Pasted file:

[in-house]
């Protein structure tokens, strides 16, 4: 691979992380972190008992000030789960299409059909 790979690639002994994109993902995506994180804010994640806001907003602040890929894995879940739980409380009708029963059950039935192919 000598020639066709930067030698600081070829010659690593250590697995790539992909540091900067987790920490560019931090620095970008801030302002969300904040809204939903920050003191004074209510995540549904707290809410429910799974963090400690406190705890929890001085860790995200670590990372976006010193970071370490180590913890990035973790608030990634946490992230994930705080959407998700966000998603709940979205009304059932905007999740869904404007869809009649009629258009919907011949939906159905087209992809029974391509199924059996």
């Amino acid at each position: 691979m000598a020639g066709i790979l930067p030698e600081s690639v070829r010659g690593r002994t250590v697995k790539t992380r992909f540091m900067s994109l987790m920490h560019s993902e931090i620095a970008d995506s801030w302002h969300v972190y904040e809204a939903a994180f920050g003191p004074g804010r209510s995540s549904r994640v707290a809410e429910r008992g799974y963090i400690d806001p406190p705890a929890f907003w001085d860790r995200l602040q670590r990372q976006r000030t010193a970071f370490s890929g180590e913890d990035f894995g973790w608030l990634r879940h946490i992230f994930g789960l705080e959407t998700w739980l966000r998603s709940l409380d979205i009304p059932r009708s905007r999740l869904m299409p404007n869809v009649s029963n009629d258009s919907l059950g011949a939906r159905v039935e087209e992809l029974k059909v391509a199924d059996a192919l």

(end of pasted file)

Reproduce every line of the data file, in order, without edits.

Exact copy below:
[in-house]
């Protein structure tokens, strides 16, 4: 691979992380972190008992000030789960299409059909 790979690639002994994109993902995506994180804010994640806001907003602040890929894995879940739980409380009708029963059950039935192919 000598020639066709930067030698600081070829010659690593250590697995790539992909540091900067987790920490560019931090620095970008801030302002969300904040809204939903920050003191004074209510995540549904707290809410429910799974963090400690406190705890929890001085860790995200670590990372976006010193970071370490180590913890990035973790608030990634946490992230994930705080959407998700966000998603709940979205009304059932905007999740869904404007869809009649009629258009919907011949939906159905087209992809029974391509199924059996």
């Amino acid at each position: 691979m000598a020639g066709i790979l930067p030698e600081s690639v070829r010659g690593r002994t250590v697995k790539t992380r992909f540091m900067s994109l987790m920490h560019s993902e931090i620095a970008d995506s801030w302002h969300v972190y904040e809204a939903a994180f920050g003191p004074g804010r209510s995540s549904r994640v707290a809410e429910r008992g799974y963090i400690d806001p406190p705890a929890f907003w001085d860790r995200l602040q670590r990372q976006r000030t010193a970071f370490s890929g180590e913890d990035f894995g973790w608030l990634r879940h946490i992230f994930g789960l705080e959407t998700w739980l966000r998603s709940l409380d979205i009304p059932r009708s905007r999740l869904m299409p404007n869809v009649s029963n009629d258009s919907l059950g011949a939906r159905v039935e087209e992809l029974k059909v391509a199924d059996a192919l």